The growers claim that the different safe waiting times for different pesticides mean that no scientific standard can apply. Farmworker and food justice advocates do not agree with OROSHA’s argument that “pesticides, although a clear necessity in many workplaces, also represent varying levels of risks to workers and others (depending on both the particular pesticide used and the circumstances of the application).” They question the necessity of pesticide use altogether and see in the “varying levels of risk” argument a long-standing excuse to ignore the health and safety of the workers and their families.

OROSHA held five hearings on these proposed rules. This writer attended two of the hearings and testified at one. Presentations from the growers were often tinged by overt racism and paternalism and often mocked science. The hearings received little publicity in mainstream media. One hearing in Woodburn, Oregon, took several hours as PCUN leaders, union members, food justice activists, and community members spoke directly to the issues involved and referenced what field work is like from both personal experience and science.

Ramirez told People’s World: “PCUN fought for over 25 years to pass the workplace safety worker protection standards of the EPA. Many Oregonians don’t realize that farmworkers and their families often live in labor camps located next to orchards or crops that are routinely sprayed with pesticides. These pesticides are neurotoxins and can cause cancer, birth defects and lifelong ailments. Labor housing is mostly rundown cabins that are substandard structures without insulation, without heating or cooling, sometimes without windows that close, and often without toilets or kitchens inside.”

Reyna Lopez, the new executive director of Pineros y Campesinos Unidos del Noroeste. | PCUN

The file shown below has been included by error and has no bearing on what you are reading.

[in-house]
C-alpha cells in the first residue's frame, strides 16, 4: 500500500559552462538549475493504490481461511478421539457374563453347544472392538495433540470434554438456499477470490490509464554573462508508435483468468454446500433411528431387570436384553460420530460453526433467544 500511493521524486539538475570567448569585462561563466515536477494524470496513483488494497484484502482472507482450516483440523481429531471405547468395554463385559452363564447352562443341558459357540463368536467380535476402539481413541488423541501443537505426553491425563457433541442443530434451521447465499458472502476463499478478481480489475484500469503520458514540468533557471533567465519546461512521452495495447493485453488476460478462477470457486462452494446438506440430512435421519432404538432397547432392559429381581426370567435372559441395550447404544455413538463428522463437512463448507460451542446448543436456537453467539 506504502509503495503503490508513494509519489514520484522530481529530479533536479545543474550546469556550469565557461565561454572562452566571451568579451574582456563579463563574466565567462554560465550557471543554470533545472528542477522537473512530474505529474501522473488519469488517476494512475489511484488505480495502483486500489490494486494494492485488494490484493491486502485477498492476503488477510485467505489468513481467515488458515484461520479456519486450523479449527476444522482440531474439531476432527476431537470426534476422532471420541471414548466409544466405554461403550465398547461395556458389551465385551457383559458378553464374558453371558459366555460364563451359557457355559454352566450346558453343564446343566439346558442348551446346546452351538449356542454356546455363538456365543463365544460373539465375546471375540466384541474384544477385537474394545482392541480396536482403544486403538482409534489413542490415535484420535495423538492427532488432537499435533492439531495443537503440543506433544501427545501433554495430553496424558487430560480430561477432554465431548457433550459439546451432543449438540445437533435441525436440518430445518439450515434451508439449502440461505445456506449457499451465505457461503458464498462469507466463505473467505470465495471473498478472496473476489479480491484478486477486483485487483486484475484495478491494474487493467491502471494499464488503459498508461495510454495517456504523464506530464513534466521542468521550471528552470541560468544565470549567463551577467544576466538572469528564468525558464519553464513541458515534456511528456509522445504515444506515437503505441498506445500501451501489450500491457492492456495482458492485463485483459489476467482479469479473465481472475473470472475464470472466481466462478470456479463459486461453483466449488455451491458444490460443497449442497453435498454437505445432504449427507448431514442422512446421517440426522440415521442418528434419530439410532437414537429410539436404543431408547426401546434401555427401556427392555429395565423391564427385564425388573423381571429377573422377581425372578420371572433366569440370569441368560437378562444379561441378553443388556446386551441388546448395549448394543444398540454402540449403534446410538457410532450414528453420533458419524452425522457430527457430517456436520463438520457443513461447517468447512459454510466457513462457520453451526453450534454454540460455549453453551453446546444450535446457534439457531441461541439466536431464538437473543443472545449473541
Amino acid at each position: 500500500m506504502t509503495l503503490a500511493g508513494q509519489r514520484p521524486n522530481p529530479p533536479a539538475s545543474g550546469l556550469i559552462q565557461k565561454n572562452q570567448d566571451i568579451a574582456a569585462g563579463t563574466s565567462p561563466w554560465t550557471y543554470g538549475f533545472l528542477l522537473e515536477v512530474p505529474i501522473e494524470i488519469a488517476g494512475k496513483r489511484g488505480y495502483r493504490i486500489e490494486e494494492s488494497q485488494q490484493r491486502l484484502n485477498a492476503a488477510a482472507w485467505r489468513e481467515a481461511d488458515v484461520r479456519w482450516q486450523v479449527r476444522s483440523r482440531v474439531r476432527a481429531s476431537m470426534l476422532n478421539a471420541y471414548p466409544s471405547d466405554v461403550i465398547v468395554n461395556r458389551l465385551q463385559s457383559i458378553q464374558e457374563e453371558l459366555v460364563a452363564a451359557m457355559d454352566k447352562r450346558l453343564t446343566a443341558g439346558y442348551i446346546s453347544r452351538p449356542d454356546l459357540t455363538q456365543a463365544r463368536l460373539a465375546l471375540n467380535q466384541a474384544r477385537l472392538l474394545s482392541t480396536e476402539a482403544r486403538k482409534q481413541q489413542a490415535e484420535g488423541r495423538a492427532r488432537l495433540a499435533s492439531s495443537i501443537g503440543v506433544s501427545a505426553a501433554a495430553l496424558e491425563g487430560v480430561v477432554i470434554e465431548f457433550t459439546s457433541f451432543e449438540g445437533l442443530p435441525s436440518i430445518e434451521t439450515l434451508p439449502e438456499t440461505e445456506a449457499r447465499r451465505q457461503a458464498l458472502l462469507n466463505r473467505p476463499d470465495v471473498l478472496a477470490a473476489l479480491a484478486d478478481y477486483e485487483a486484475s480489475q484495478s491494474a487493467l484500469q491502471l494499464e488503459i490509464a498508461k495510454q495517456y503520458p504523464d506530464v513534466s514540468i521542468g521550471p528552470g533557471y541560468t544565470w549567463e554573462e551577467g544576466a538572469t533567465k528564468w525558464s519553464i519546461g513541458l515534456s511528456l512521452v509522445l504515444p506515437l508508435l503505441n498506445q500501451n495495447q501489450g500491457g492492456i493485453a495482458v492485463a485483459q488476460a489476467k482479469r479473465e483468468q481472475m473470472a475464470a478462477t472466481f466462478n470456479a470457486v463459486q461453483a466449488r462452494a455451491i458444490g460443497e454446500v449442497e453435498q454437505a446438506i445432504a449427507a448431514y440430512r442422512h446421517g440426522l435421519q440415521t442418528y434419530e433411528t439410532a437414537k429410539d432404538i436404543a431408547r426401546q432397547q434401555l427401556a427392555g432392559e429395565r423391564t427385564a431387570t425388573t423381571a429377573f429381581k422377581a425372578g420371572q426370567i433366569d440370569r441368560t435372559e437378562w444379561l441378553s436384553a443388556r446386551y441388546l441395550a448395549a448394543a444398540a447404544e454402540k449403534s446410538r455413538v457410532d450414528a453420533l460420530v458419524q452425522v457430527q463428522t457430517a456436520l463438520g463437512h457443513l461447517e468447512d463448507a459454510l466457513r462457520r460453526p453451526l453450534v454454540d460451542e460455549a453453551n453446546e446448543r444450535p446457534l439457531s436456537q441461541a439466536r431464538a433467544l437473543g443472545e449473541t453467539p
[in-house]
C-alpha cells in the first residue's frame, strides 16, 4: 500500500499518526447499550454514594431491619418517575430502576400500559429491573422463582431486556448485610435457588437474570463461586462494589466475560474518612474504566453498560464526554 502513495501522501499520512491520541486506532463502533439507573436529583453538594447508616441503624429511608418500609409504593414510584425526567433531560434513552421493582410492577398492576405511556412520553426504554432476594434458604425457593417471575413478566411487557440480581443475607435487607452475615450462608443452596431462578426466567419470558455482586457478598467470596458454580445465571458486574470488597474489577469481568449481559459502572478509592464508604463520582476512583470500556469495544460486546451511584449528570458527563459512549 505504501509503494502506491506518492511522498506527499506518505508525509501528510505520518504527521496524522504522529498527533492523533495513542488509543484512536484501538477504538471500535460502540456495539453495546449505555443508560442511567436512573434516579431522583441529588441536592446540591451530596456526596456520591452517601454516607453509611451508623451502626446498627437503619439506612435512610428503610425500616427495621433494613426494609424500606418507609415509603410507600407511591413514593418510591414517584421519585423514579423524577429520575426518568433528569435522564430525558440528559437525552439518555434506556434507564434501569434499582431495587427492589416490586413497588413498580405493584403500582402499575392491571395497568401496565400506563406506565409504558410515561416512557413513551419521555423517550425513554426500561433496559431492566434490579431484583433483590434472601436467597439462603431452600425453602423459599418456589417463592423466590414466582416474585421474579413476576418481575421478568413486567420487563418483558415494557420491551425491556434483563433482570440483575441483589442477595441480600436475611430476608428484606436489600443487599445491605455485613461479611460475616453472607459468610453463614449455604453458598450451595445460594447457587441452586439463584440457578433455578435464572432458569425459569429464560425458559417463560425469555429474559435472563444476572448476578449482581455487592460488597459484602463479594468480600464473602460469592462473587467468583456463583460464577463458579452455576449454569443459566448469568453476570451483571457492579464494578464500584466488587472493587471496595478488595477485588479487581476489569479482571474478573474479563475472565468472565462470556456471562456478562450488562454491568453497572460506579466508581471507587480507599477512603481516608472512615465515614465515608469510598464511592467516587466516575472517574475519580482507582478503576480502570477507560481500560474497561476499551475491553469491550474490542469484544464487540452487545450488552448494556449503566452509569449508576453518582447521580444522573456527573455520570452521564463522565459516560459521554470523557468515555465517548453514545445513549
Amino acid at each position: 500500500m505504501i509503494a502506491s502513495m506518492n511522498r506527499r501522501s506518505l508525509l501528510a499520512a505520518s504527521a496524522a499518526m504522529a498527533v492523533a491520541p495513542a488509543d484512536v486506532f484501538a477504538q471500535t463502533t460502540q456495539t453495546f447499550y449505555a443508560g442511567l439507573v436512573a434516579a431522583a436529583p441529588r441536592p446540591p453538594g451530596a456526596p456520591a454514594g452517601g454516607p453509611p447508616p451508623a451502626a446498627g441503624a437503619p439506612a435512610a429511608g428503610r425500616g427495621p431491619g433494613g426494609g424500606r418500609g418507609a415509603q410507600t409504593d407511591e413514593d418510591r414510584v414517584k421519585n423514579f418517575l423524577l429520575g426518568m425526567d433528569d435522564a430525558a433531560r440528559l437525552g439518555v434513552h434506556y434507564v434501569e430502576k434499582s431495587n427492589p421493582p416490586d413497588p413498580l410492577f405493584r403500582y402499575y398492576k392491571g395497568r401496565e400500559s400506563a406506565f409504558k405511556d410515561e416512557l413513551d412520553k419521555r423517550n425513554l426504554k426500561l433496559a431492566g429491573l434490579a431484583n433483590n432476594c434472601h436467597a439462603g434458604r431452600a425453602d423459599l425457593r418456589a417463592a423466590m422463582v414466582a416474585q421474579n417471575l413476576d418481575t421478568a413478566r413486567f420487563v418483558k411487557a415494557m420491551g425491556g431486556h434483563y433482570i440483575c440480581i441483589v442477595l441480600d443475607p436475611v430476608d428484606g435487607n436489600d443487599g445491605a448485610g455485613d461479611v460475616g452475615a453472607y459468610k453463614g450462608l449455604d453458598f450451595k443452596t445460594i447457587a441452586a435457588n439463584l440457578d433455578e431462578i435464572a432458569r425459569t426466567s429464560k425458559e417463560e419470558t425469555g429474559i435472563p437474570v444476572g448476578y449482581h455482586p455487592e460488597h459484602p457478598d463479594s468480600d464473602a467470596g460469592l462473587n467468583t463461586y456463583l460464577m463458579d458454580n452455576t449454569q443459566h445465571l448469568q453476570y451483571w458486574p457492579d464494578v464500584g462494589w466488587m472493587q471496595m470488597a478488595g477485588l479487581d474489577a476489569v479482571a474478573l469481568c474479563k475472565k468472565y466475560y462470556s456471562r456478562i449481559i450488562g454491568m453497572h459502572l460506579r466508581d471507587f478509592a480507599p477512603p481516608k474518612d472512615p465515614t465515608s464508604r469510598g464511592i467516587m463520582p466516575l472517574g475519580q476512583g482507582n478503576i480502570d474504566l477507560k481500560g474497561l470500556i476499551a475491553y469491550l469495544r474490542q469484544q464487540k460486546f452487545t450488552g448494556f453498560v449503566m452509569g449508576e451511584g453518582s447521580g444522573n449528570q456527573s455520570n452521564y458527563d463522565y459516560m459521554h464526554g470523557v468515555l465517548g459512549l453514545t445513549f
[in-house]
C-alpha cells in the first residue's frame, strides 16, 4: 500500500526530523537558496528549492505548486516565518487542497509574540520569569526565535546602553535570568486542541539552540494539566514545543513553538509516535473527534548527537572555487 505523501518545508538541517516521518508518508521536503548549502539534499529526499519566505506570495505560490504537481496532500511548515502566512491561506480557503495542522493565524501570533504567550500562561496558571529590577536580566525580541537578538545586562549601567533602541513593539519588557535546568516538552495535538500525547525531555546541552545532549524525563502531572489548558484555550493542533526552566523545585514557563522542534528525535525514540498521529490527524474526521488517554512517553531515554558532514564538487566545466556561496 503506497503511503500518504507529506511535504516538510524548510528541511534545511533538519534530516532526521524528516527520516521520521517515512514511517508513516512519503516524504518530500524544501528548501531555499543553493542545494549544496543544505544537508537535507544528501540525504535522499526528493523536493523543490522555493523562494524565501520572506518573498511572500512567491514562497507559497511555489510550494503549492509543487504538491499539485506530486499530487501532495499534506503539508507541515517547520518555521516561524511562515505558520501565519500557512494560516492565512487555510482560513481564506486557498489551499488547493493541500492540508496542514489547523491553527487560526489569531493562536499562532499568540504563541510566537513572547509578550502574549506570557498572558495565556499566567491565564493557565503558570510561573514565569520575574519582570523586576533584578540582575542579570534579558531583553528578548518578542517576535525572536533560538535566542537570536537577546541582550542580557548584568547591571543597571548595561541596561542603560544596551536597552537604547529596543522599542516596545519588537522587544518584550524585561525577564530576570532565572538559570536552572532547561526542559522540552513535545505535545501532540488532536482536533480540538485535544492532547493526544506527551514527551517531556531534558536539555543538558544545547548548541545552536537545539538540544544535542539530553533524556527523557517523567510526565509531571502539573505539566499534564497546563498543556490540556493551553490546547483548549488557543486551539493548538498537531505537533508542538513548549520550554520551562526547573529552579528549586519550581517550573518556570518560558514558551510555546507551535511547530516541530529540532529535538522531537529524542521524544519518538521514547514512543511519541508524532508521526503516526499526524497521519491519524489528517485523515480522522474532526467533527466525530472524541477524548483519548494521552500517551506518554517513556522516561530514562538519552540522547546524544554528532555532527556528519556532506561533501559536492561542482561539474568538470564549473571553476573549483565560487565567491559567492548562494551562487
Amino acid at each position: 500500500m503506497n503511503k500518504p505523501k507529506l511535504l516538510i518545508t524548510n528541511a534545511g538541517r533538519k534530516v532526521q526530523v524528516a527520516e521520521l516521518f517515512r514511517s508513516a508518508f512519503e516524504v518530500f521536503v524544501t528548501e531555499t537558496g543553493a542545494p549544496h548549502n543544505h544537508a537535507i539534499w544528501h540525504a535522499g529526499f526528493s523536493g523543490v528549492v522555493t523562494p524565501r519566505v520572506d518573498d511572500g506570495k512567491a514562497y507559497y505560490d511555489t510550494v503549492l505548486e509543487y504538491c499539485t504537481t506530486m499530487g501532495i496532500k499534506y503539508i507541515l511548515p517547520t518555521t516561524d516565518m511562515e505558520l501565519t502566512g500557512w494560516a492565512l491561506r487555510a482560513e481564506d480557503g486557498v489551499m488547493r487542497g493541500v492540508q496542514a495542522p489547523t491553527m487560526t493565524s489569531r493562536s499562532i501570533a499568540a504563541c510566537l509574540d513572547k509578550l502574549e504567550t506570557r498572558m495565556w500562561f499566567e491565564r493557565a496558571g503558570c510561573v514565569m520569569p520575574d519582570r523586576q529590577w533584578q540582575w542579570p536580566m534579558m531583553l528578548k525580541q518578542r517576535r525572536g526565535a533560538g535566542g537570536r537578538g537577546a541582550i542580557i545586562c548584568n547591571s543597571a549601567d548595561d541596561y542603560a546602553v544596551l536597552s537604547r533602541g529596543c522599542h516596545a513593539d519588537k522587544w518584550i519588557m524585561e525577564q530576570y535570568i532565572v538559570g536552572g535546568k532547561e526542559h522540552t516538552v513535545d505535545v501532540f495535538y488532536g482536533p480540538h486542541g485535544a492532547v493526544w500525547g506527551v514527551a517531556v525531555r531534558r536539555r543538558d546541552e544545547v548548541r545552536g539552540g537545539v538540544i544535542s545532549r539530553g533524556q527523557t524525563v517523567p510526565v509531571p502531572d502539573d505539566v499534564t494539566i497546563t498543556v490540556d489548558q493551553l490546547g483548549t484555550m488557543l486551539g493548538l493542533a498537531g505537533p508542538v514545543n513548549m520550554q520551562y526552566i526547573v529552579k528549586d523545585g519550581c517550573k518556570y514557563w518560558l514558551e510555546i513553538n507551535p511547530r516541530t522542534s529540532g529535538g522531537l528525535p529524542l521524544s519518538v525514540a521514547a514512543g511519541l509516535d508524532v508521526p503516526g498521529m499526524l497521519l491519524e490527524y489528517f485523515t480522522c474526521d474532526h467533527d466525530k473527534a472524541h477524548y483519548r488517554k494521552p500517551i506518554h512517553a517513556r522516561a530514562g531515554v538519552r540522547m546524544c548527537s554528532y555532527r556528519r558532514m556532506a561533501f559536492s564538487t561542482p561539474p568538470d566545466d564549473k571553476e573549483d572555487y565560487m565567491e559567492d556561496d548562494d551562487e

PCUN is moving ahead with increased political action, helping to direct an intensive training program for young organizers and activists, supporting a radio station which gets the union’s message out to a wide area, backing a program by major retailers which certifies that food is safely produced at living wages, and protesting the Trump administration’s plans to lower labor standards.

PCUN’s efforts have helped to transform Woodburn, reform the town’s schools, and elect Rep. Teresa Alonso León to the state legislature. Alonso León is the first immigrant Latina elected as a state representative. The union is a strong voice for social justice in Oregon and has worked to win local reforms which protect immigrant workers in Oregon’s Willamette Valley.

PCUN also helped get out the vote among immigrant workers for Andrés Manuel López Obrador, Mexico’s new president-elect, in Oregon, Washington, Idaho, and Alaska. A joyous party celebrating AMLO’s victory rocked the Woodburn union hall when the election results were announced.

Reyna Lopez has recently taken over the position of Executive Director of PCUN. The selection of a woman to head a farmworker union may be historic. She brings years of political organizing and coalition-building to the job and will be leading the union as its focus shifts and new alliances are made. She is a leader in a generation of local Latinx activists who are stepping forward in immigrant rights work, labor, community struggles, and particularly important efforts to win improvements in the region’s schools.

 

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CONTRIBUTOR

Bob Rossi
Bob Rossi

Bob Rossi is a long-time activist writing from Oregon.